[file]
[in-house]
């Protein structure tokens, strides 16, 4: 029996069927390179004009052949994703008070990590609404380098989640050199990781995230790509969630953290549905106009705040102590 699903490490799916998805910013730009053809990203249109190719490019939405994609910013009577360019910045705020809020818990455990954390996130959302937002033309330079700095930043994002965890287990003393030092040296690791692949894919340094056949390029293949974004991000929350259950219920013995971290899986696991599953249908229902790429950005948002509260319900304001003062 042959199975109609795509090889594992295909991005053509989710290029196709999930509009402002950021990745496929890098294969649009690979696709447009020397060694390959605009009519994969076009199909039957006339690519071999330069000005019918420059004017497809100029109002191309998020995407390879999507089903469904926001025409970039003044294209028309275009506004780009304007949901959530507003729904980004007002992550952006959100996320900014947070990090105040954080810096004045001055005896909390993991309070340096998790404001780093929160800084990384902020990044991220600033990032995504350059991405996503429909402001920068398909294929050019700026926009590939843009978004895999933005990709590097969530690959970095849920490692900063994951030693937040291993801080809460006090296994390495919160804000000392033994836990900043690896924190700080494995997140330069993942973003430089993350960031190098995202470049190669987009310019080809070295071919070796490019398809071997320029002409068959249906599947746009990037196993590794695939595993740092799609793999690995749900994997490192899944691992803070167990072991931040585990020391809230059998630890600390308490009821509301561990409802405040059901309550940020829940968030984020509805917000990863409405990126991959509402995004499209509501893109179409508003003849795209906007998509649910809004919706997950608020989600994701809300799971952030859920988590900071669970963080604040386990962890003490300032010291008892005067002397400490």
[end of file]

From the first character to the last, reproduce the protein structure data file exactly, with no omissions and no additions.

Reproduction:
[in-house]
């Protein structure tokens, strides 16, 4: 029996069927390179004009052949994703008070990590609404380098989640050199990781995230790509969630953290549905106009705040102590 699903490490799916998805910013730009053809990203249109190719490019939405994609910013009577360019910045705020809020818990455990954390996130959302937002033309330079700095930043994002965890287990003393030092040296690791692949894919340094056949390029293949974004991000929350259950219920013995971290899986696991599953249908229902790429950005948002509260319900304001003062 042959199975109609795509090889594992295909991005053509989710290029196709999930509009402002950021990745496929890098294969649009690979696709447009020397060694390959605009009519994969076009199909039957006339690519071999330069000005019918420059004017497809100029109002191309998020995407390879999507089903469904926001025409970039003044294209028309275009506004780009304007949901959530507003729904980004007002992550952006959100996320900014947070990090105040954080810096004045001055005896909390993991309070340096998790404001780093929160800084990384902020990044991220600033990032995504350059991405996503429909402001920068398909294929050019700026926009590939843009978004895999933005990709590097969530690959970095849920490692900063994951030693937040291993801080809460006090296994390495919160804000000392033994836990900043690896924190700080494995997140330069993942973003430089993350960031190098995202470049190669987009310019080809070295071919070796490019398809071997320029002409068959249906599947746009990037196993590794695939595993740092799609793999690995749900994997490192899944691992803070167990072991931040585990020391809230059998630890600390308490009821509301561990409802405040059901309550940020829940968030984020509805917000990863409405990126991959509402995004499209509501893109179409508003003849795209906007998509649910809004919706997950608020989600994701809300799971952030859920988590900071669970963080604040386990962890003490300032010291008892005067002397400490």